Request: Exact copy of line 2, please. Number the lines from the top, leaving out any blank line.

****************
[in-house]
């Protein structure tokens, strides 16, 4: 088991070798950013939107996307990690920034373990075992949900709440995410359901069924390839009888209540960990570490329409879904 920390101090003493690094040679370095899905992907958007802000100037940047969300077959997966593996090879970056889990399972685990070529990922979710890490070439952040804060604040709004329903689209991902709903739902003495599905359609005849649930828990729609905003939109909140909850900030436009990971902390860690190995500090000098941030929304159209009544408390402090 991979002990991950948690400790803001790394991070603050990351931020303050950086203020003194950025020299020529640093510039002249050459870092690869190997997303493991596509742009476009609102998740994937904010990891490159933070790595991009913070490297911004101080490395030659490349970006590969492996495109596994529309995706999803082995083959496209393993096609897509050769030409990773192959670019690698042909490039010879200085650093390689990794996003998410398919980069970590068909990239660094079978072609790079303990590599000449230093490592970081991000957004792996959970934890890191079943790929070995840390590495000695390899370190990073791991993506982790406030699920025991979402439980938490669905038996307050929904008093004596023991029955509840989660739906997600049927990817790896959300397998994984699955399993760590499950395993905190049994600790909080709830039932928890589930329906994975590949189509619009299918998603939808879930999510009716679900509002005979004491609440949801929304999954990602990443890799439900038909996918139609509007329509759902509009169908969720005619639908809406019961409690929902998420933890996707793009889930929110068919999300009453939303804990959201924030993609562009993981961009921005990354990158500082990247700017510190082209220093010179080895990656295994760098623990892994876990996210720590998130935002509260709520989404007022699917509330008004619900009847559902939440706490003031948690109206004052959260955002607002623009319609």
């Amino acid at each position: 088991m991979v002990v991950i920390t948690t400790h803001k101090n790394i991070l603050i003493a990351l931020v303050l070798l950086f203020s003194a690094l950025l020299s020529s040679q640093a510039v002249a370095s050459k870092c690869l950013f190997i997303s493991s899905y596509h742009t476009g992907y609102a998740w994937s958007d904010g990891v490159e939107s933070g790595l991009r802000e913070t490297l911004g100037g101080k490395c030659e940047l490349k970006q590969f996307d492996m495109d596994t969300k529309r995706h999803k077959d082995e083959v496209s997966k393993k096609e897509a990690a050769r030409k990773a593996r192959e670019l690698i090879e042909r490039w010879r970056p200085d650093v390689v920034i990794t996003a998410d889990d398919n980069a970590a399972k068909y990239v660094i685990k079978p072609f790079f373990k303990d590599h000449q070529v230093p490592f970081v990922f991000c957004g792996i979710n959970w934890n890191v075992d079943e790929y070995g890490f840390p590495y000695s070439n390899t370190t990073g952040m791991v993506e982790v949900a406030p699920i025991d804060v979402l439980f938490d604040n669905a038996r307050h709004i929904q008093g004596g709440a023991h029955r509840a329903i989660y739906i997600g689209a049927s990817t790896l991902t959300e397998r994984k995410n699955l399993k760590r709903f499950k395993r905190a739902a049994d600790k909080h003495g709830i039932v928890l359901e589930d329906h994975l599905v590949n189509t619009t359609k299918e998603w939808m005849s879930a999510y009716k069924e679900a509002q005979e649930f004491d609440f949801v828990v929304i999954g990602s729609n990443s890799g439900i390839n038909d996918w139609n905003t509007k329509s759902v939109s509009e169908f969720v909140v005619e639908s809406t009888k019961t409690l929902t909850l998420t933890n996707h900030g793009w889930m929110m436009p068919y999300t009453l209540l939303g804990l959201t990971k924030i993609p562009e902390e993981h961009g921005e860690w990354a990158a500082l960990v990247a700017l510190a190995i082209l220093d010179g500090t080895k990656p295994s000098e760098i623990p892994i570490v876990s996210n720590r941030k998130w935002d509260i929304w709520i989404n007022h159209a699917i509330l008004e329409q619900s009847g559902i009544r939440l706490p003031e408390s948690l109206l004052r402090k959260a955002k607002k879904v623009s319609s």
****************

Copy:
């Protein structure tokens, strides 16, 4: 088991070798950013939107996307990690920034373990075992949900709440995410359901069924390839009888209540960990570490329409879904 920390101090003493690094040679370095899905992907958007802000100037940047969300077959997966593996090879970056889990399972685990070529990922979710890490070439952040804060604040709004329903689209991902709903739902003495599905359609005849649930828990729609905003939109909140909850900030436009990971902390860690190995500090000098941030929304159209009544408390402090 991979002990991950948690400790803001790394991070603050990351931020303050950086203020003194950025020299020529640093510039002249050459870092690869190997997303493991596509742009476009609102998740994937904010990891490159933070790595991009913070490297911004101080490395030659490349970006590969492996495109596994529309995706999803082995083959496209393993096609897509050769030409990773192959670019690698042909490039010879200085650093390689990794996003998410398919980069970590068909990239660094079978072609790079303990590599000449230093490592970081991000957004792996959970934890890191079943790929070995840390590495000695390899370190990073791991993506982790406030699920025991979402439980938490669905038996307050929904008093004596023991029955509840989660739906997600049927990817790896959300397998994984699955399993760590499950395993905190049994600790909080709830039932928890589930329906994975590949189509619009299918998603939808879930999510009716679900509002005979004491609440949801929304999954990602990443890799439900038909996918139609509007329509759902509009169908969720005619639908809406019961409690929902998420933890996707793009889930929110068919999300009453939303804990959201924030993609562009993981961009921005990354990158500082990247700017510190082209220093010179080895990656295994760098623990892994876990996210720590998130935002509260709520989404007022699917509330008004619900009847559902939440706490003031948690109206004052959260955002607002623009319609």